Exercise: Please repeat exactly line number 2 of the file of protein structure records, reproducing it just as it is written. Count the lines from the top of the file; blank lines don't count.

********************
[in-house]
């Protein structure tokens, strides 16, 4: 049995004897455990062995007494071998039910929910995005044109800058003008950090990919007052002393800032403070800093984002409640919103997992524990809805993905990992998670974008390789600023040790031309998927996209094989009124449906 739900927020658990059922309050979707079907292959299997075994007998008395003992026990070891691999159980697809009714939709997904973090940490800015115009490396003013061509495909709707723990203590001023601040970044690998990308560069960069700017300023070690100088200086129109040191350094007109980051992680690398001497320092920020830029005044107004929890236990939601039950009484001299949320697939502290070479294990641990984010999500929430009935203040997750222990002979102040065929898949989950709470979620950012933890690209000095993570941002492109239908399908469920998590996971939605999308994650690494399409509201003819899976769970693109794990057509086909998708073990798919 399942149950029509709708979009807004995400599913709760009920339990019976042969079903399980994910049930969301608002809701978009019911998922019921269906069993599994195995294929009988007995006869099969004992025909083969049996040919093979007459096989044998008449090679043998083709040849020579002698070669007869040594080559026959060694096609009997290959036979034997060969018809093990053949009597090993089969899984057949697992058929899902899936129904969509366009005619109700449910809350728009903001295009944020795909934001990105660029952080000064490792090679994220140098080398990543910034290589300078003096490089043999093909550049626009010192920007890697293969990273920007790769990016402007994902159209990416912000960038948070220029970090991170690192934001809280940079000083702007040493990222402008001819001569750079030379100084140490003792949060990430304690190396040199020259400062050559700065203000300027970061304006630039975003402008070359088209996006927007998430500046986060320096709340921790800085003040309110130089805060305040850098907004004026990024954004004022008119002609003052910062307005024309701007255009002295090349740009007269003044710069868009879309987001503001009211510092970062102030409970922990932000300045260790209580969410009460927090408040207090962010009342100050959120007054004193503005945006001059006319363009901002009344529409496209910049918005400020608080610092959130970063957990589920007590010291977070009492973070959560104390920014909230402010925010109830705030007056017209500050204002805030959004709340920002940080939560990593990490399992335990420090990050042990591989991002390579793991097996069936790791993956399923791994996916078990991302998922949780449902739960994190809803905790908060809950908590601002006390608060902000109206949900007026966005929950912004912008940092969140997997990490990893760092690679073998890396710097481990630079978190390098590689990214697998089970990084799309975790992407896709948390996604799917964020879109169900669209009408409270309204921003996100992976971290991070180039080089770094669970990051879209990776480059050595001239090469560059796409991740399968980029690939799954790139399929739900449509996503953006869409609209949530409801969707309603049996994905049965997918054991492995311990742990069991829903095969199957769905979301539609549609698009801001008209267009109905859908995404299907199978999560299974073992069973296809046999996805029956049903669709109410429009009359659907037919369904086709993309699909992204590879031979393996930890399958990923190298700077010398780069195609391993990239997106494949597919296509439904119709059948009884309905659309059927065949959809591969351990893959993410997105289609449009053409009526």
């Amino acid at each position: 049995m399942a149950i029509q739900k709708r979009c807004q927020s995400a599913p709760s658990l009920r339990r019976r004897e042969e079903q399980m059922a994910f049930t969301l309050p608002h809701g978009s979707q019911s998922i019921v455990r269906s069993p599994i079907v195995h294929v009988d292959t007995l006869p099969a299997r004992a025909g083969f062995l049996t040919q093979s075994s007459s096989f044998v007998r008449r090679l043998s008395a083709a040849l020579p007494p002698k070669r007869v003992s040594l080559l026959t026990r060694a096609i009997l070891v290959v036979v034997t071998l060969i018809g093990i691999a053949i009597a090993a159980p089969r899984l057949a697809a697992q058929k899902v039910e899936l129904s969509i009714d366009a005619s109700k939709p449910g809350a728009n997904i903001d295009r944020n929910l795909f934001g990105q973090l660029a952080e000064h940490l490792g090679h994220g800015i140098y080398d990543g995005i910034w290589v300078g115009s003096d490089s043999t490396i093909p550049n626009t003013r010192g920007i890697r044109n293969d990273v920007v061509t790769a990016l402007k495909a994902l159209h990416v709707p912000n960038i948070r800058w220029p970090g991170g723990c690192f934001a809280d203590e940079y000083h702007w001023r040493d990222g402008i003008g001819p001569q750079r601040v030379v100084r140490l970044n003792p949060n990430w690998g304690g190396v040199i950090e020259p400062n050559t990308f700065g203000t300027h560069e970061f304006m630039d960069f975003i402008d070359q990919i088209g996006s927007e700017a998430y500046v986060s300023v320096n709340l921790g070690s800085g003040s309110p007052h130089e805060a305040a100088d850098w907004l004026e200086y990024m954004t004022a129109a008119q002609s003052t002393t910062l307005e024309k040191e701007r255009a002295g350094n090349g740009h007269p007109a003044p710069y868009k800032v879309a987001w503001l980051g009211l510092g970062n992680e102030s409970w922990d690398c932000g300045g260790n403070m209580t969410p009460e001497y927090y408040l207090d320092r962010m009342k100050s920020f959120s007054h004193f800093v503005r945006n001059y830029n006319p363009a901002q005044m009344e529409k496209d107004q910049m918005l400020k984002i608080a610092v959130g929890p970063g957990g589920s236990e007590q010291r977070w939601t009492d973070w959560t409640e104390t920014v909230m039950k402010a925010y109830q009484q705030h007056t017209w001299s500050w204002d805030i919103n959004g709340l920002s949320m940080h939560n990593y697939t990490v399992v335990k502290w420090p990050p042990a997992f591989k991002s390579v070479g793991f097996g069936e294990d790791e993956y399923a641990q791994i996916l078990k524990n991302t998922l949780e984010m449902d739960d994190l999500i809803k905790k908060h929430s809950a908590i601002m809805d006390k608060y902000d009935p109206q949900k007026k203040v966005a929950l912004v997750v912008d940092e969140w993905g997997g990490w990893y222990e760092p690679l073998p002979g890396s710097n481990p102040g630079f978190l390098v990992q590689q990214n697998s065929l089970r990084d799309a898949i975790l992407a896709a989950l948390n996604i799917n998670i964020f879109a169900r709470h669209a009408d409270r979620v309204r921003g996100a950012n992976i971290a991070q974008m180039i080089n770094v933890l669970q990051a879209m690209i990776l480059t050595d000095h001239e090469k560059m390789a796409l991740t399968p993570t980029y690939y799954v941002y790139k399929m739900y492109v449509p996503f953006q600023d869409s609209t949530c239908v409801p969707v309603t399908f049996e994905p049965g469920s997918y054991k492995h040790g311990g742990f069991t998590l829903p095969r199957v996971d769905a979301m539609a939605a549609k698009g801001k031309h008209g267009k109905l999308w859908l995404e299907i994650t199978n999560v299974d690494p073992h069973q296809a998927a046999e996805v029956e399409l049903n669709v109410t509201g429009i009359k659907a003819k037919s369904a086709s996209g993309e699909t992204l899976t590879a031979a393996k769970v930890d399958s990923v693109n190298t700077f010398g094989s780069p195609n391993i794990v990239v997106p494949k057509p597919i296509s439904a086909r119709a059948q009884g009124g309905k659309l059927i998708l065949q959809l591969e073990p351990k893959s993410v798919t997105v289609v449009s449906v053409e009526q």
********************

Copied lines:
């Protein structure tokens, strides 16, 4: 049995004897455990062995007494071998039910929910995005044109800058003008950090990919007052002393800032403070800093984002409640919103997992524990809805993905990992998670974008390789600023040790031309998927996209094989009124449906 739900927020658990059922309050979707079907292959299997075994007998008395003992026990070891691999159980697809009714939709997904973090940490800015115009490396003013061509495909709707723990203590001023601040970044690998990308560069960069700017300023070690100088200086129109040191350094007109980051992680690398001497320092920020830029005044107004929890236990939601039950009484001299949320697939502290070479294990641990984010999500929430009935203040997750222990002979102040065929898949989950709470979620950012933890690209000095993570941002492109239908399908469920998590996971939605999308994650690494399409509201003819899976769970693109794990057509086909998708073990798919 399942149950029509709708979009807004995400599913709760009920339990019976042969079903399980994910049930969301608002809701978009019911998922019921269906069993599994195995294929009988007995006869099969004992025909083969049996040919093979007459096989044998008449090679043998083709040849020579002698070669007869040594080559026959060694096609009997290959036979034997060969018809093990053949009597090993089969899984057949697992058929899902899936129904969509366009005619109700449910809350728009903001295009944020795909934001990105660029952080000064490792090679994220140098080398990543910034290589300078003096490089043999093909550049626009010192920007890697293969990273920007790769990016402007994902159209990416912000960038948070220029970090991170690192934001809280940079000083702007040493990222402008001819001569750079030379100084140490003792949060990430304690190396040199020259400062050559700065203000300027970061304006630039975003402008070359088209996006927007998430500046986060320096709340921790800085003040309110130089805060305040850098907004004026990024954004004022008119002609003052910062307005024309701007255009002295090349740009007269003044710069868009879309987001503001009211510092970062102030409970922990932000300045260790209580969410009460927090408040207090962010009342100050959120007054004193503005945006001059006319363009901002009344529409496209910049918005400020608080610092959130970063957990589920007590010291977070009492973070959560104390920014909230402010925010109830705030007056017209500050204002805030959004709340920002940080939560990593990490399992335990420090990050042990591989991002390579793991097996069936790791993956399923791994996916078990991302998922949780449902739960994190809803905790908060809950908590601002006390608060902000109206949900007026966005929950912004912008940092969140997997990490990893760092690679073998890396710097481990630079978190390098590689990214697998089970990084799309975790992407896709948390996604799917964020879109169900669209009408409270309204921003996100992976971290991070180039080089770094669970990051879209990776480059050595001239090469560059796409991740399968980029690939799954790139399929739900449509996503953006869409609209949530409801969707309603049996994905049965997918054991492995311990742990069991829903095969199957769905979301539609549609698009801001008209267009109905859908995404299907199978999560299974073992069973296809046999996805029956049903669709109410429009009359659907037919369904086709993309699909992204590879031979393996930890399958990923190298700077010398780069195609391993990239997106494949597919296509439904119709059948009884309905659309059927065949959809591969351990893959993410997105289609449009053409009526």